It would have been all too easy for Dan Deacon to continue to play the Day-Glo huckster, leading dance parties with his glowing green skull and Woody the Woodpecker samples, and living off the novelty of his 2007 breakthrough, Spiderman of the Rings. And who could blame him: Dance-music careers have been built on less. But Deacon didn’t go to musical conservatory for nothing. He follows up Spiderman of the Rings with Bromst, a relentlessly distinct, densely constructed and immensely rewarding album.
Bromst is still teeming with the communal party vibe that Deacon is known for, but everything is multiplied by ten. Moving and shaking tracks like “Red F,” the shattered “Surprise Stefani,” the crackling “Woof Woof,” and the glittery “Baltihorse” are dance music on steroids — galloping like music created by an army of musicians when Spiderman of the Rings played like a dance album created on a computer by a single man (which it was).
That’s where Bromst most differs from Deacon’s past works. A lot of the sounds were created by many tiers of live percussion, live pianos, and more live instrumentation in general than Deacon has used in the past. Throughout Bromst, Deacon piles melody upon melody upon melody on these tracks, demanding that the listener parse out what bits matter to them. Opener “Build Voice” does just that, as Deacon layers buzzing and droning synth figures over his untouched vocals that shout out alone at the beginning of the track. Album centerpiece, “Snookered,” begins with somber glockenspiel before Deacon is throwing the kitchen sink on the track, layering fuzzy bass, pounding drums, and skittering vocals adding harmony to his down and out lines about being screwed. It’s Deacon’s defining song to date — it sums up everything the guy does great — but also shows that there’s room to grow in the musical constructs he’s built.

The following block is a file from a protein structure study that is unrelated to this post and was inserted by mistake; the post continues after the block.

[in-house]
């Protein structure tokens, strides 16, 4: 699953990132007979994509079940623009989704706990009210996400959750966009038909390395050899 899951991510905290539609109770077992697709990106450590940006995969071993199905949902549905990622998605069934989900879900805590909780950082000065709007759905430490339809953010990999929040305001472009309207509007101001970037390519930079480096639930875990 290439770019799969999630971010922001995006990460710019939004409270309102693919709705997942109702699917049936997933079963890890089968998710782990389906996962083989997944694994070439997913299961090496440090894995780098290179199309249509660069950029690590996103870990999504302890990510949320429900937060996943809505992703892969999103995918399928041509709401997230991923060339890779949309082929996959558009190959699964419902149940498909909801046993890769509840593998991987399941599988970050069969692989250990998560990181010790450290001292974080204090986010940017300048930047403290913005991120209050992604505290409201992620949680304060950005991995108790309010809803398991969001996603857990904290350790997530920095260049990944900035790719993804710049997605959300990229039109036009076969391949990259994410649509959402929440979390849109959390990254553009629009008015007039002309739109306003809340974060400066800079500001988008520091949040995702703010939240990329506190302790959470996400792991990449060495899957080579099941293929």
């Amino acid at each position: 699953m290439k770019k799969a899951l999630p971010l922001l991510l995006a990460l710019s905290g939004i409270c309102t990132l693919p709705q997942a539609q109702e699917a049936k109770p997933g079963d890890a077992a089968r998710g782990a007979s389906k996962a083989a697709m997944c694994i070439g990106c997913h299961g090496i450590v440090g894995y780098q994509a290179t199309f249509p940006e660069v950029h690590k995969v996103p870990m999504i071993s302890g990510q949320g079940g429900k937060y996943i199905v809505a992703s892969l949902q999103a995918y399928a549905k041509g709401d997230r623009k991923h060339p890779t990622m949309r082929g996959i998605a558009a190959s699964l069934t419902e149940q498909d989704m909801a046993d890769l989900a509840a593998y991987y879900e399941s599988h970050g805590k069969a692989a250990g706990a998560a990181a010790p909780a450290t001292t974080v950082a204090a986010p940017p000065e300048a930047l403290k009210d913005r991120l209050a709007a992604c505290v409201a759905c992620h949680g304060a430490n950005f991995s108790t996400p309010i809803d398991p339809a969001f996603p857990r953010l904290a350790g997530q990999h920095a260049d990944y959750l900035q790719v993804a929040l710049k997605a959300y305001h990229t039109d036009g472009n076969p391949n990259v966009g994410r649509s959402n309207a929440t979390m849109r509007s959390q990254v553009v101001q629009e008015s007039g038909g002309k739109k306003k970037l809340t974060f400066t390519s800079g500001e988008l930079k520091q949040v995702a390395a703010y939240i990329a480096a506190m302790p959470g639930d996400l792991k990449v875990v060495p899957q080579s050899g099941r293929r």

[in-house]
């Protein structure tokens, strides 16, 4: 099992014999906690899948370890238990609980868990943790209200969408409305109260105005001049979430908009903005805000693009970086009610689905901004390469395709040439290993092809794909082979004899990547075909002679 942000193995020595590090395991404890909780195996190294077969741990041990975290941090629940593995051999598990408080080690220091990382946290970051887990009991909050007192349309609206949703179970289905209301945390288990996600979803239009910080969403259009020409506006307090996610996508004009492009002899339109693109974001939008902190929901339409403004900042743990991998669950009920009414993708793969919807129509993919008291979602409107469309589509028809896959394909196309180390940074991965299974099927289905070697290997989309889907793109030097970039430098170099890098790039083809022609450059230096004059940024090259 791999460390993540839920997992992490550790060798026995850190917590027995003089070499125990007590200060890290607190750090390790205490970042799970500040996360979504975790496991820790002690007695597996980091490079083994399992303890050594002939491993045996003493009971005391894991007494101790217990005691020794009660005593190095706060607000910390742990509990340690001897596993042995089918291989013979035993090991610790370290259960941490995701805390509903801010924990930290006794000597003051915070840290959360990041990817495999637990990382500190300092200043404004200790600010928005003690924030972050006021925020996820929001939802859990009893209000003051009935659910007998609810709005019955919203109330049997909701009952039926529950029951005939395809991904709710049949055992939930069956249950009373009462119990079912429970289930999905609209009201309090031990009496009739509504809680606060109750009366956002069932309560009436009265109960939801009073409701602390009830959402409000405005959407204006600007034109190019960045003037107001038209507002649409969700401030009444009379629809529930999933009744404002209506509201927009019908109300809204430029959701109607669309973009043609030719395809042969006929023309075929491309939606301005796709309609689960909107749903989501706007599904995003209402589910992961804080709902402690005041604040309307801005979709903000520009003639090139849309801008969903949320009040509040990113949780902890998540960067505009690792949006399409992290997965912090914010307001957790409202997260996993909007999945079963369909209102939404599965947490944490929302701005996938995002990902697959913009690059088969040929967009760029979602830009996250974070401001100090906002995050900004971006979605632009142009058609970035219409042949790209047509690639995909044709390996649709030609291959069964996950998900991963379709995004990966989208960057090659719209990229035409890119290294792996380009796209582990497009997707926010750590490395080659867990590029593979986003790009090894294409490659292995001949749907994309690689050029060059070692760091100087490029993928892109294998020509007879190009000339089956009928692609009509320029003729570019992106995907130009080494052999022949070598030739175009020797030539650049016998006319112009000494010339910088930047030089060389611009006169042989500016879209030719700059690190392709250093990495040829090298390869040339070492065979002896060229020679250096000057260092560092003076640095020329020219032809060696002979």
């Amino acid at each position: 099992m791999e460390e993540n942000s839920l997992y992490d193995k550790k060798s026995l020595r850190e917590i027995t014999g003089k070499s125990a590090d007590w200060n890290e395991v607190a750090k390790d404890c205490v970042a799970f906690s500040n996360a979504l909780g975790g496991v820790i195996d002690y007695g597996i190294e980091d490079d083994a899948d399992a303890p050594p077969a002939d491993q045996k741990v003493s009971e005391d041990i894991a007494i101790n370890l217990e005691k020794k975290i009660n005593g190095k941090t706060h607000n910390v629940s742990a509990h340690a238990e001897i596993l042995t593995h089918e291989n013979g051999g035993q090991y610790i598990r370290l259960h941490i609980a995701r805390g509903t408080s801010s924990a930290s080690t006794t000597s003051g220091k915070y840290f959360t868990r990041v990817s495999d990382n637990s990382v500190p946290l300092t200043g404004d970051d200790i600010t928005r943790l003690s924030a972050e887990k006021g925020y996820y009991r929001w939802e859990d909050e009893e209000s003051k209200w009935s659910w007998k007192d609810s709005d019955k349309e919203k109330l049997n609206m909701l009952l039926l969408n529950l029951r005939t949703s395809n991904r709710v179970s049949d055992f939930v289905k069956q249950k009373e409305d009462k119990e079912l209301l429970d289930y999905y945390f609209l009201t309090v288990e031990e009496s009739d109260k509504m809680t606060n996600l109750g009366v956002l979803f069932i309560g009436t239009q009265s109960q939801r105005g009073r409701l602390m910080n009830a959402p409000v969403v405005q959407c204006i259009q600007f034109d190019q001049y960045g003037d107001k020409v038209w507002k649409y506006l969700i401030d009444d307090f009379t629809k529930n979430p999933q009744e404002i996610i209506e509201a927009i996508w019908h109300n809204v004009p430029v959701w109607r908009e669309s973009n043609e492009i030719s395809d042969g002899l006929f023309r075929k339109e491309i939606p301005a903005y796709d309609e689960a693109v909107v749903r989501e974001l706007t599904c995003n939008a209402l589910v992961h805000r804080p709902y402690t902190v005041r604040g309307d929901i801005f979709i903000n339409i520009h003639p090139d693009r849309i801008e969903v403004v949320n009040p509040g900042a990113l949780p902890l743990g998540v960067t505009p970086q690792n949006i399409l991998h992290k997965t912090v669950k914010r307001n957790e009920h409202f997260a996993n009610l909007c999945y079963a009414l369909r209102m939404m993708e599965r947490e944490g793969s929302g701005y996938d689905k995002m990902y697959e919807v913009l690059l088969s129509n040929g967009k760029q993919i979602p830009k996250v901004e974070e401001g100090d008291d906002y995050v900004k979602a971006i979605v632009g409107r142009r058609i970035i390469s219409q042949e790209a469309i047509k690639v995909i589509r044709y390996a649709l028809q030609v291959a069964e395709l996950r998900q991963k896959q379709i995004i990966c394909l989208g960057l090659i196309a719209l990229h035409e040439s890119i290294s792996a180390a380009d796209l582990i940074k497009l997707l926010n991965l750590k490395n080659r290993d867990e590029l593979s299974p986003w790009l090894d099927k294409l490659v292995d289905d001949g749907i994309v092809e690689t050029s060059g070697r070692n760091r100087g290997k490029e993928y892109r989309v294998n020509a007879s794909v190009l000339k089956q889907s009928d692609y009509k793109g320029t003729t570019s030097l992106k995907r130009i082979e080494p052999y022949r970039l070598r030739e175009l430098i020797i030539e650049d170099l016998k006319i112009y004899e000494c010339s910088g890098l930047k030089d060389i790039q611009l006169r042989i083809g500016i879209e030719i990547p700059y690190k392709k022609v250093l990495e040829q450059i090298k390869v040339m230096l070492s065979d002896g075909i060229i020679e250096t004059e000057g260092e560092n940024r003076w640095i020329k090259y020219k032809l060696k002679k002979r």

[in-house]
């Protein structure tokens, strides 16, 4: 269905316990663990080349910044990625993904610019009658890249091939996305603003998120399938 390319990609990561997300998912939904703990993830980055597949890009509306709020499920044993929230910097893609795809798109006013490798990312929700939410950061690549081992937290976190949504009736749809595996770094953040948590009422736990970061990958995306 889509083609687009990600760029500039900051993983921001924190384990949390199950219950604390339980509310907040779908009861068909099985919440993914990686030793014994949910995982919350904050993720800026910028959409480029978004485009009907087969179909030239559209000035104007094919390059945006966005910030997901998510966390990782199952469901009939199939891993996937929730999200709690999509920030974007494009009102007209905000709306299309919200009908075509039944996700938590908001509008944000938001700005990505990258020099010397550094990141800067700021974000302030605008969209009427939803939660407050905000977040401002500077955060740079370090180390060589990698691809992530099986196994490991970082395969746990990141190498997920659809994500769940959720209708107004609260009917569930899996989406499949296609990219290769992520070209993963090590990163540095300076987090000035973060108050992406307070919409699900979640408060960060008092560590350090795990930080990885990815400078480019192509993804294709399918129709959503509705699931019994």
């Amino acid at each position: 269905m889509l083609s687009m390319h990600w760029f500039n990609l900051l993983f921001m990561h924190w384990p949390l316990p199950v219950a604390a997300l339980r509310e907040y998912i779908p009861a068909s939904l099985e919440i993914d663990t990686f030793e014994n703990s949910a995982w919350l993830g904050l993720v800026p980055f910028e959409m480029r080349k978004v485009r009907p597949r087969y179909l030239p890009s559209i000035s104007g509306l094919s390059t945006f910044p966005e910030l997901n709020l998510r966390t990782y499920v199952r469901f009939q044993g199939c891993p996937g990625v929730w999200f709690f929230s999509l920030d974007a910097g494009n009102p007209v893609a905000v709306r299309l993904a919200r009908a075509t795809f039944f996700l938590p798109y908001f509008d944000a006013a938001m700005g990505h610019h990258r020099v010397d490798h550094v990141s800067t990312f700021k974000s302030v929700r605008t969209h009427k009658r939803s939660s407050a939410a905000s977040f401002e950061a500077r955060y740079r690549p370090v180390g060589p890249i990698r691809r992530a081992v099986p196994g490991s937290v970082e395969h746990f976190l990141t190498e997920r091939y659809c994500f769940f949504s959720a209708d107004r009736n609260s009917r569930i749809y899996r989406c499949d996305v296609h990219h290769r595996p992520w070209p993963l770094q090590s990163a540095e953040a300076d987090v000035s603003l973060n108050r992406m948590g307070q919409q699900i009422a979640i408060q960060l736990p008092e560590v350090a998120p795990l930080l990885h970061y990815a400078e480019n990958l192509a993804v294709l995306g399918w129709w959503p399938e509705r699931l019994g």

The most noticeable thing about Bromst is that there’s nothing like it. There are some traces of a lot of avant garde music here — the minimalism of Steve Reich, the repeating figures of Philip Glass, and Brian Eno’s soundsculpting — but Bromst stands apart from a lot of what you’ll hear this year. You’d typically have to go to the outré classical scene for music like this; instead, Deacon is on a wide-circulating indie label.
Bromst annihilates all the expectations that have come to be expected of Deacon, without abandoning what made him everyone’s favorite dance-party czar. He rose to the challenge of following up a well-received album by making an album that is both stronger and more gratifying, and one that will easily count among the year’s best.